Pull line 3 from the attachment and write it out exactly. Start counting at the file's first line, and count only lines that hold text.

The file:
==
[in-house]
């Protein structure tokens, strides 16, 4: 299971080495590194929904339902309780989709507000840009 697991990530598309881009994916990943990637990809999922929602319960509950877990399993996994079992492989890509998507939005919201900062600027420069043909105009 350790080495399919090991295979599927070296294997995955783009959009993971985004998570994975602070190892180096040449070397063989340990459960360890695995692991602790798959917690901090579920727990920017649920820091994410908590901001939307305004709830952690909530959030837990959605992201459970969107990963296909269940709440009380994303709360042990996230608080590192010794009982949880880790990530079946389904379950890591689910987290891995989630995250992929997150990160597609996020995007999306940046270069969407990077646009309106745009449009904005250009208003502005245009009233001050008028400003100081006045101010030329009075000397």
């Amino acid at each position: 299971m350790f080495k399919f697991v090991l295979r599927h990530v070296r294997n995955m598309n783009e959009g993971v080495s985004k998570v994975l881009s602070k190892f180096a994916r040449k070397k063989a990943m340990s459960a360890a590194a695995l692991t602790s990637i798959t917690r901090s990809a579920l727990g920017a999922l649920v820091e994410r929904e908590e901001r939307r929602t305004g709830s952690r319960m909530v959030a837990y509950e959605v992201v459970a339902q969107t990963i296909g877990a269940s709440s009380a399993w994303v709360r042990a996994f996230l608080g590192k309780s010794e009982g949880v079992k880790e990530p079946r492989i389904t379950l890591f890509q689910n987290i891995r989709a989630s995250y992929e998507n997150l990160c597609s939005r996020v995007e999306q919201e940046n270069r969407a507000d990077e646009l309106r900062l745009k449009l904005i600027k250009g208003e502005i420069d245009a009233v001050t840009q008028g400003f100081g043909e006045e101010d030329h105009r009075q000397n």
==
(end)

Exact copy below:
């Amino acid at each position: 299971m350790f080495k399919f697991v090991l295979r599927h990530v070296r294997n995955m598309n783009e959009g993971v080495s985004k998570v994975l881009s602070k190892f180096a994916r040449k070397k063989a990943m340990s459960a360890a590194a695995l692991t602790s990637i798959t917690r901090s990809a579920l727990g920017a999922l649920v820091e994410r929904e908590e901001r939307r929602t305004g709830s952690r319960m909530v959030a837990y509950e959605v992201v459970a339902q969107t990963i296909g877990a269940s709440s009380a399993w994303v709360r042990a996994f996230l608080g590192k309780s010794e009982g949880v079992k880790e990530p079946r492989i389904t379950l890591f890509q689910n987290i891995r989709a989630s995250y992929e998507n997150l990160c597609s939005r996020v995007e999306q919201e940046n270069r969407a507000d990077e646009l309106r900062l745009k449009l904005i600027k250009g208003e502005i420069d245009a009233v001050t840009q008028g400003f100081g043909e006045e101010d030329h105009r009075q000397n």